* NYC pastor: Starbucks is flavoured with the semen of sodomites. It’s called pumpkin spice, sir.

* My evil dad: Life as a serial killer’s daughter.

* Scenes from the class struggle in the legal industry.

* Star Wars 7 has a name.

I actually don’t think this sounds terrible. I like the hint of menace I hear in “The Force Awakens,” as if the Force itself could be the enemy in the new trilogy. Who put this unelected energy field in charge of everything, anyway? Abolish the Force.

* Abolish the CW: Physicists determine that being rescued by The Flash is worse than being hit by a car.

* If you want a vision of the future: Disney announces Toy Story 4. More below the hilarity.

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* I regret to inform you the ideology at its purest contest has closed. Thank you for your submission, but we have a winner.

* In a era without heroes, his website was our last hope: Meet the Mysterious Creator of Rumor-Debunking Site Snopes.com.

* The original version of Being John Malkovich, which I have fond memories of, would have been almost completely unwatchable.

The Slow Unveiling of James Tiptree Jr.

* About 200,000 years ago, it was determined that spaceships could be powered by ennui.

* The Innocence Project was the last thing I believed in. Now I’m finally purged of hope.

* And just in time.

* And they say this society can no longer achieve great things: Reality TV’s New Extreme: Being ‘Eaten Alive’ by a Giant Anaconda Snake.

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Written by gerrycanavan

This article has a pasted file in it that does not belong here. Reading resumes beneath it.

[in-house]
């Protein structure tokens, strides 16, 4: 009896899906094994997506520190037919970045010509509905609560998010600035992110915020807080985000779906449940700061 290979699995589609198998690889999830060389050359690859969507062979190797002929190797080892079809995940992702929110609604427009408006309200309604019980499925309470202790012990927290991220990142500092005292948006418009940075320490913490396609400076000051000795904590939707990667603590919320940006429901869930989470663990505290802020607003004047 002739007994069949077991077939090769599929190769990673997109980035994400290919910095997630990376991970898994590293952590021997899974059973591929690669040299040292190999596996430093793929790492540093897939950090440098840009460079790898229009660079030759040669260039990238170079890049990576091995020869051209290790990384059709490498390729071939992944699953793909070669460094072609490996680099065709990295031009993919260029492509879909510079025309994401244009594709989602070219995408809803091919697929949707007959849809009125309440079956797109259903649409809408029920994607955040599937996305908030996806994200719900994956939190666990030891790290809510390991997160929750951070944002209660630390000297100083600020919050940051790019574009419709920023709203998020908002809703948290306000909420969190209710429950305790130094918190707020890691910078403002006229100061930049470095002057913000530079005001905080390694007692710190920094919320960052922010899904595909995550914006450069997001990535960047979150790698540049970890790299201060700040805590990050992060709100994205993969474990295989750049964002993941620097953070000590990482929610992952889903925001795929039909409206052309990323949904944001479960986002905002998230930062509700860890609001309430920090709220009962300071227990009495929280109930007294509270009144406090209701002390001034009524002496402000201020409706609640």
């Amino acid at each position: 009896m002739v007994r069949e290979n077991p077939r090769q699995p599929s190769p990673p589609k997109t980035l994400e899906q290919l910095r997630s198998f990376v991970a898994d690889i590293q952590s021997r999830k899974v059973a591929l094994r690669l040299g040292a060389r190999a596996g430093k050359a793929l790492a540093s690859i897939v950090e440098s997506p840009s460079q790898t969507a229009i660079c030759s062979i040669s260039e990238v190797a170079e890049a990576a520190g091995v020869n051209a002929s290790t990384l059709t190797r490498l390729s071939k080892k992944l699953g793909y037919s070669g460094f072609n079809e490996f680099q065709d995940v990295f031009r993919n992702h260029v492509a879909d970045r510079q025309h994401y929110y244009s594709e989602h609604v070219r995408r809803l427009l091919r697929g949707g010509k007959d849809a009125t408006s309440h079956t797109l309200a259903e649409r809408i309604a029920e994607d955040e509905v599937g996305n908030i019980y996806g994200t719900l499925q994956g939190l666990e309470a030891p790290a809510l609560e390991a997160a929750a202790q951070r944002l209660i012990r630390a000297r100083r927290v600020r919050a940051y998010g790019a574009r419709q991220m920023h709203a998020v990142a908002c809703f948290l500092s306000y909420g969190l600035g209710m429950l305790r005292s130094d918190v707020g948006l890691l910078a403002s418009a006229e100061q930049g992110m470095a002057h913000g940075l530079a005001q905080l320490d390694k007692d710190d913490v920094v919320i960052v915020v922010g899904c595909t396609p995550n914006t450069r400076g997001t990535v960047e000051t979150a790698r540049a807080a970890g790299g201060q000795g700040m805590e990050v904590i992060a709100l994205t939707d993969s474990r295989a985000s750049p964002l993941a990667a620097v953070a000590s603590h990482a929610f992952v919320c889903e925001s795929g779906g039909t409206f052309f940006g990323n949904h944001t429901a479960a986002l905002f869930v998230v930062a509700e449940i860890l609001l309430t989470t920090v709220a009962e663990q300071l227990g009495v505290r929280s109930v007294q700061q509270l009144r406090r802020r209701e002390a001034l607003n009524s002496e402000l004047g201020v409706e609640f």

November 7, 2014 at 8:37 am

Posted in Look at what I found on the Internet

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Weekend Links

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* Annals of so totally completely missing the point: Hunger Games’ producers working on ‘potential theme park opportunities.”

The Public Option for Higher Education.

Instructed at 4 p.m. Thursday to cut $55,000 — or 20 classes — by 5 p.m.

* How to Write a Lifeboater Manifesto.

‘You Can Sleep Here All Night’: Video Games and Labor.

* Socialize Social Media! A Manifesto.

* Postal Service Insolvent Since 2006 Law Requiring It to Be Insolvent. Better privatize it!

Humanities degrees at Marquette remain steady despite national statistics.

* Colorized historical photos. Secluded Cultures on the Brink of Extinction. Michael Galinsky’s Retro Photos of 1980s Shopping Malls Are, Like, Totally Rad.

* Senate passes ENDA 64-32, now the House will completely ignore it. Obama Backs $10 Minimum Wage Secure in the Knowledge It Will Never Be Passed.

* The Chris Christie Hegemony. I Can’t Believe Terry McAuliffe Is Going to Be Governor of Virginia. Here comes 2016.

No, Crime Is Not Going to Start Soaring Under Bill de Blasio.

Terrible Columnist Richard Cohen Shocked To Learn That Slavery Was Really, Really Bad.

upinarms-map* “A Very Dangerous Boy”: the ten-year-old boy who killed his neo-Nazi father.

Secret ‘Bay Bridge Troll’ Guarded the San Francisco–Oakland Bay Bridge for 24 Years.

* Advanced Readings in D&D.

* The eleven nations of North America.

School Named For Former KKK Leader Reconsiders Its Legacy. Christ, Florida, why the rush? Let’s be sure we really think this thing through.

* Declaring a war on warrior culture in the wake of the Miami Dolphins bullying scandal. “The NFL’s Bully Problem”: Sports Columnist Dave Zirin Connects Violence in Sports to Rape Culture. Tony Dorsett Has CTE. More Living Football Players Show Signs Of CTE. Why It Matters That Tony Dorsett Is Showing Signs Of CTE. Why a Denver Broncos player suddenly walked away from the NFL and more than $1M.

* You can tell the human body was poorly designed by evolution. I mean, who puts sanitation next to recreation?

* Happens all the time: Super typhoon Haiyan just broke all scientific intensity scales.

Since 1890 every Wisconsin officer who took a life was cleared of any wrongdoing. Every single one.

Black students scored lower this year in every category of the nation’s benchmark reading and math test, which also showed that for all the dynamism in Wisconsin’s education scene, student achievement remains stagnant.